The sad thing about talent is that you could live your whole life without ever knowing you had it in the first place. So many of us are preoccupied gawking at the accomplishments of others, that we never take the time to look at the amazing things we’re capable of. Case in point: Akira Nagaya.
Akira is a self-taught kirie (切り絵, paper-cutting) master, and despite the complexity of his designs, his skills come from simple beginnings – a sushi shop. Akira was in his early 20’s working at a sushi bar, when his boss showed him how to make decorations by cutting slices into bamboo leaves. Sound tough? Well, Akira started practicing at home with paper and an X-ACTO knife, and soon found that he had a knack for it.
Over the years, Akira kept up his paper-cutting hobby, even when he eventually opened a sushi place of his own. By that time, however, Akira’s designs had gone from “simple” leaves, to uber intricate designs that looked almost laser cut. But no matter how incredible his skills became, he only ever saw kirie as a hobby.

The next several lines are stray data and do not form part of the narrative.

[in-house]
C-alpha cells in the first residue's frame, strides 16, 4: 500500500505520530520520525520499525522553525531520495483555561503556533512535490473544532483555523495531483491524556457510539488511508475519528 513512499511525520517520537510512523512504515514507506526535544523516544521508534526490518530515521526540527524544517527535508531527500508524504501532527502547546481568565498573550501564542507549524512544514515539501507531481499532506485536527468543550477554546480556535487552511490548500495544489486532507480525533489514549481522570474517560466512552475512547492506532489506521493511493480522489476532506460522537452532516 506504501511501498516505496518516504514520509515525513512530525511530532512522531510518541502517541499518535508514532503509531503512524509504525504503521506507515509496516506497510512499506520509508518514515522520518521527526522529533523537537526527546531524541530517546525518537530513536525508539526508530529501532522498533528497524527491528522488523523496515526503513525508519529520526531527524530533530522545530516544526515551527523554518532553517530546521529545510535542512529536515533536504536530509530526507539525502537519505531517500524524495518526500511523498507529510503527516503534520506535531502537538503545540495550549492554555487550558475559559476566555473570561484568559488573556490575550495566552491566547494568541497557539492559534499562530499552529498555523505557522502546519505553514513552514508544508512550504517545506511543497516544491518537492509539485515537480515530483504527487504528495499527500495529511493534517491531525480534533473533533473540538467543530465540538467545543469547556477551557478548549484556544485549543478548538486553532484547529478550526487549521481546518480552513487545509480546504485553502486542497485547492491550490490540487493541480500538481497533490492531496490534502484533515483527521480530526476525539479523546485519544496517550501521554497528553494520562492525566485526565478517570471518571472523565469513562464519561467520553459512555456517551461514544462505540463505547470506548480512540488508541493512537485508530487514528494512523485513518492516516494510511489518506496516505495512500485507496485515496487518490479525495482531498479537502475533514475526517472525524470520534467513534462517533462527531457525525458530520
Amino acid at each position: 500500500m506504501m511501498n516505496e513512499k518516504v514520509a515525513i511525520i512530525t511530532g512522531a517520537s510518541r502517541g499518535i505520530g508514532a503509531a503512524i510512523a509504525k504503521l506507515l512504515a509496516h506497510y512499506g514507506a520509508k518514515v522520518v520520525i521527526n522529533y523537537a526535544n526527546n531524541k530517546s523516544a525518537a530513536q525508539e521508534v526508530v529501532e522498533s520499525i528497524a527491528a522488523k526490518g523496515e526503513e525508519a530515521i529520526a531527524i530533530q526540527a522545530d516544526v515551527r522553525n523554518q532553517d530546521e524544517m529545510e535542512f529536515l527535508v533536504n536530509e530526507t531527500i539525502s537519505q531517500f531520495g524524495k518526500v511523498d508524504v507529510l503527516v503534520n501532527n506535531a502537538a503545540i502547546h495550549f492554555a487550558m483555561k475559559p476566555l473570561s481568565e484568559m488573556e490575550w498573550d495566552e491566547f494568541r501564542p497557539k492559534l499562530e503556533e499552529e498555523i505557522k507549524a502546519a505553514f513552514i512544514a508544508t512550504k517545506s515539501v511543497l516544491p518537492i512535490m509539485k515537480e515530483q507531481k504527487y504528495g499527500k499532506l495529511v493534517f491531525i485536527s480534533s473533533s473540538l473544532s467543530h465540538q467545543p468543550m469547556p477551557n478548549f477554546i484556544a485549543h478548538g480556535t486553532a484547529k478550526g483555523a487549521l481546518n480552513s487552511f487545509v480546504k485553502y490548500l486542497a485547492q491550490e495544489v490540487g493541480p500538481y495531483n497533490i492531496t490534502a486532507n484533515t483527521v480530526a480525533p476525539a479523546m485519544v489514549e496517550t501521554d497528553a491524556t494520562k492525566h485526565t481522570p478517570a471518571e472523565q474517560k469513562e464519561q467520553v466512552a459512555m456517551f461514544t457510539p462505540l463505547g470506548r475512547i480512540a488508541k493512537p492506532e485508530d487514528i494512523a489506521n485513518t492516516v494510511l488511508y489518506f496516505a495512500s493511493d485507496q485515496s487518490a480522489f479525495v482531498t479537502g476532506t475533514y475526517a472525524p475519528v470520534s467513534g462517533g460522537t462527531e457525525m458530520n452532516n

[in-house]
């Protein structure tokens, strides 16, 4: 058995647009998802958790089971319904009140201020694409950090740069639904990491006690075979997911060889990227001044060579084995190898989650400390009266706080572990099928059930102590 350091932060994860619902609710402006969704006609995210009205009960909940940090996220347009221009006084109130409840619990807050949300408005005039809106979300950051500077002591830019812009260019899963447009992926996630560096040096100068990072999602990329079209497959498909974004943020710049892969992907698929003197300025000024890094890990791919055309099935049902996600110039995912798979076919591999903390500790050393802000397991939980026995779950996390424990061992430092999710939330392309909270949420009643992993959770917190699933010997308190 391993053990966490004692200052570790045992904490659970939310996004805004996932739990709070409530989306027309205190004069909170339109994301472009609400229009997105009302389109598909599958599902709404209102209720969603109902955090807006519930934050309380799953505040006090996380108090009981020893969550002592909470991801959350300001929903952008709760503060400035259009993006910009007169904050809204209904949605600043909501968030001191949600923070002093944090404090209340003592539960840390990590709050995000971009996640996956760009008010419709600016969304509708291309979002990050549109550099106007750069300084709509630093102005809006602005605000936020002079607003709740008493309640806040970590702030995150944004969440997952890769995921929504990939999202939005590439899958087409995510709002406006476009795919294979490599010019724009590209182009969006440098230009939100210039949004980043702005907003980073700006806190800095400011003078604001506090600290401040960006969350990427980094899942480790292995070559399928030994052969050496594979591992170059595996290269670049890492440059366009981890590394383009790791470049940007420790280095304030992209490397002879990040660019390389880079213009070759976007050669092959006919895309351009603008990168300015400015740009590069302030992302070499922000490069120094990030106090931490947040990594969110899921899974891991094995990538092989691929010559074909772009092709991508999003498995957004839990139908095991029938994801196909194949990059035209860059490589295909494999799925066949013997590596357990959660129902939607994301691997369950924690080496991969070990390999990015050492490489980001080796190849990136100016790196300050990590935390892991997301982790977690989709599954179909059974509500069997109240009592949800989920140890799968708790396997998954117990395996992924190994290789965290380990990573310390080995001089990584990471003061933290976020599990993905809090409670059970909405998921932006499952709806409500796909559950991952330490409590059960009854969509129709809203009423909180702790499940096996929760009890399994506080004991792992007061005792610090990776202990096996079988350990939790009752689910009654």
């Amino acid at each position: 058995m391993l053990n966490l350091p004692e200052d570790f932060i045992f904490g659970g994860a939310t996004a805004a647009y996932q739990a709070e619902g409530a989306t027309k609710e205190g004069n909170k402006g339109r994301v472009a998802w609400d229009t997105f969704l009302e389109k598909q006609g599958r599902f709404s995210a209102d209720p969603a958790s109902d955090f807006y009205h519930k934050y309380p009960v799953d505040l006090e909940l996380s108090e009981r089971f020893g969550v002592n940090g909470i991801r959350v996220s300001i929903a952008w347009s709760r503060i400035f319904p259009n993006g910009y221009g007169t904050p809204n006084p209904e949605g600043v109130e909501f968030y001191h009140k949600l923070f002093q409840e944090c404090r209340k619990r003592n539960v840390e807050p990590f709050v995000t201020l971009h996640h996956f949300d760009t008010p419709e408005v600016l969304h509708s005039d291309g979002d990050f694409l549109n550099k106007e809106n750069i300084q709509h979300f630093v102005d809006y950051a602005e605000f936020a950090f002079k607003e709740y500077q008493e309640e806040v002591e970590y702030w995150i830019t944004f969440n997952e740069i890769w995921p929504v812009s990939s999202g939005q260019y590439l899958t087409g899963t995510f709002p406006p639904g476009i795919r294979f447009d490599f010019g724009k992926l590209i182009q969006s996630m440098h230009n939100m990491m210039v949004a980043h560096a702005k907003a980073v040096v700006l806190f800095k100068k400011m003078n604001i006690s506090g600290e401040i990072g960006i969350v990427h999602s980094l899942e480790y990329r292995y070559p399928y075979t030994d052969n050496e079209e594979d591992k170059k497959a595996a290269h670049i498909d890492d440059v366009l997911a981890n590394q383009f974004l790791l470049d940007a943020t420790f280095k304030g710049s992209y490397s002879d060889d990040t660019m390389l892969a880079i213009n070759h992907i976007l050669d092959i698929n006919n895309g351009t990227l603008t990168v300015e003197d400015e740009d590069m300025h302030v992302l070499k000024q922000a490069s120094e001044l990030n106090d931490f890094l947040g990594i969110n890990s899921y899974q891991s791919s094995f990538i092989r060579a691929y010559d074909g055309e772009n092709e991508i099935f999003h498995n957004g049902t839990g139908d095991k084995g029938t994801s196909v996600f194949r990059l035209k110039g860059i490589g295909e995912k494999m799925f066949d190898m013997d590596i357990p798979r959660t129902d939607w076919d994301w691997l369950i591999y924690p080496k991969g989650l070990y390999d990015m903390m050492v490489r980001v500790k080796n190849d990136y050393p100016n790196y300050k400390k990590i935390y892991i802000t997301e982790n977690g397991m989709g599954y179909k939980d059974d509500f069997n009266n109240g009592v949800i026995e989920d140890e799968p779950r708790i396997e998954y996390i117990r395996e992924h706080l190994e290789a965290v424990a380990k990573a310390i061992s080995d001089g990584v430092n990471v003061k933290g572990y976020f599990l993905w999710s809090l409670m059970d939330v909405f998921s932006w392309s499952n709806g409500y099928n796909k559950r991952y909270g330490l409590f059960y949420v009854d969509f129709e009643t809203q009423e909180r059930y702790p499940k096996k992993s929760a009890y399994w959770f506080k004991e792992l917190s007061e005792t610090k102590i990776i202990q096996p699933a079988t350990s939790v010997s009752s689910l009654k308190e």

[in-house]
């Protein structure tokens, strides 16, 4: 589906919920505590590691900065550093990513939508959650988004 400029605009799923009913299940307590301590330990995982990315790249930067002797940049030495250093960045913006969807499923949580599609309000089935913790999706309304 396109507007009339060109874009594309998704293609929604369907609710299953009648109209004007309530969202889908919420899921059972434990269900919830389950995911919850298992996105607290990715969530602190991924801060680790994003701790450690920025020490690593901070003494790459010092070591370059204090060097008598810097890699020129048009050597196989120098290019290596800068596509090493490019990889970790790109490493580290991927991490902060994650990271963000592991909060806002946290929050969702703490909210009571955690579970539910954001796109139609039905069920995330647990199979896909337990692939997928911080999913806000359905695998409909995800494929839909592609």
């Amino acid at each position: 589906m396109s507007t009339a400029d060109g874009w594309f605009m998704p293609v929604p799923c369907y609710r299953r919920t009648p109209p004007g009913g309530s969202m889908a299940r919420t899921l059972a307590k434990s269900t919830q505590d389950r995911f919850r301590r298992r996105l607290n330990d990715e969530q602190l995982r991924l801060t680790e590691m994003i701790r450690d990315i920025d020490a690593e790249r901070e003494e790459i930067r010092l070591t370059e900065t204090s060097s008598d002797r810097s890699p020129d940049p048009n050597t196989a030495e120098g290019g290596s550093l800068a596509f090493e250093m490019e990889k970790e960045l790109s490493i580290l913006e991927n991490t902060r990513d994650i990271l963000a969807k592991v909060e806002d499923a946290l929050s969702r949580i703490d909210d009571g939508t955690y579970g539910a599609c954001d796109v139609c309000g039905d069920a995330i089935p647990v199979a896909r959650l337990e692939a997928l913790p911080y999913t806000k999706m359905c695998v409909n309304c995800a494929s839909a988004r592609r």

That is, until a local newspaper came to do a piece on his restaurant, and noticed his artwork instead. Akira recalls the reporters’ encouragement to display his designs in a gallery as “the first time I even considered what I had been doing as art.” Maybe Akira didn’t think his kirie were masterpieces, but the world knew different! Just check out the stuff this guy has been doing:
Now, before you look at Akira’s stuff and think “I can’t do anything like that!” just remember: we’ve all got something we’re good at, and sometimes it takes time to figure that out. For Akira, it took 30 years. So keep doing what you’re doing, and share your hobbies and interests with the world. Who knows what part of that
“wonderful weirdness” that defines you is actually a mad skill in the making?